Country Life: A Handbook of Agriculture, Horticulture, and Landscape Gardening

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Dinsmoor, 1866 - Agriculture - 912 pages
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Page 645 - of Nature, which song is the best ? Now is the high-tide of the year, And whatever of life hath ebbed away, Comes flooding back, with a ripply cheer, Into every bare inlet, and creek, and bay; Now the heart is so full that a drop overfills it, We arc happy now, because God
Page 645 - his door in the sun, Atilt like a blossom among the leaves, And lets his illumined being o'crrun With the deluge of summer it receives ; His mate feels the eggs beneath her wings, And the heart in her dumb breast, flutters and sings ; He sings to the wide world, and she to her nest, — In the nice car of Nature, which
Page 645 - has sprouted, that streams are flowing, That the river is bluer than the sky, That the robin is plastering his house hard by; And if the breeze kept the good news back, For other couriers we should not lack ; We could guess it all by yon heifer's lowing, — And hark! how clear bold chanticleer, Warmed with the new
Page 645 - blindly above it for light, Climbs to a soul in grass and flowers ; The flush of life may well be seen Thrilling back over hills and valleys ; The Cowslip startles in meadows green, The Buttercup catches the sun in its
Page 646 - Joy comes, grief goes, we know not how ; Every thing is happy now, — Every thing is upward striving; 'Tis as easy now for the heart to be true, As for grass to be green, or skies to be blue, 'Tis the natural way of living.
Page 645 - happy now, because God so wills it; No matter how barren the past may have been, 'Tis enough for us now that the leaves are green. We sit in the warm shade and feel right well; How the sap creeps up, and the blossoms swell; We may shut our eyes, but we cannot help knowing, That skies are clear, and grass is growing ; The breeze comes whispering in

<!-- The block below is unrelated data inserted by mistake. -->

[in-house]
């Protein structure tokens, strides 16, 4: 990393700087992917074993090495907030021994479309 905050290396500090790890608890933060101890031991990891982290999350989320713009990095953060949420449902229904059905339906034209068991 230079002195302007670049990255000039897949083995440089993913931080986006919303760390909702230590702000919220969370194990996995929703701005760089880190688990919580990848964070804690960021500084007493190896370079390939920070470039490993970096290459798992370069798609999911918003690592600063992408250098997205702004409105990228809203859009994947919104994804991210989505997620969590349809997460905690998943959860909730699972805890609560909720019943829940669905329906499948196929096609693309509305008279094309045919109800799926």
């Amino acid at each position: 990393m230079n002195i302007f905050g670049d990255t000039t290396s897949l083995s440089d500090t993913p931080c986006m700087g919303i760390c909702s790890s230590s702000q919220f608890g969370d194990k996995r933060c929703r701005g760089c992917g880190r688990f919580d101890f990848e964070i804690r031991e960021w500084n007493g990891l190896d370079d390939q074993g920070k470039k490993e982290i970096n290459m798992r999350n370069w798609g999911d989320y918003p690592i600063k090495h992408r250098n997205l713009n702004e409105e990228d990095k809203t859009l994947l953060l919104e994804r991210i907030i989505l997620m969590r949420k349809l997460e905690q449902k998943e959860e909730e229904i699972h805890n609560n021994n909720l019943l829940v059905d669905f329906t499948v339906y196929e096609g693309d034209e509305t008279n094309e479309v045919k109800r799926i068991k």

Page 715 - her out, A whispering sweetness ; but her winter note Was hissing, dry, and reedy. Lastly, the Pine Did he solicit; and from her he drew A voice so constant, soft and lowly deep, That there he rested, welcoming in her A mild memorial of the ocean cave, Where he was born.
Page 715 - The wind, when first he rose and went abroad Through the waste region, felt himself at fault, Wanting a voice, and suddenly to earth Descended, with a wafture and a swoop,— Where, wandering volatile from kind to kind, He wooed the several trees to give him one. First, he besought the Ash ; the voice she lent Fitfully, with a free
Page 645 - And there's never a leaf or a blade too mean To be some happy creature's palace ; The little bird sits
Page 25 - proposition that the square of the hypothenuse of a rightangled triangle is equal to the sum of the squares of the other two sides. To

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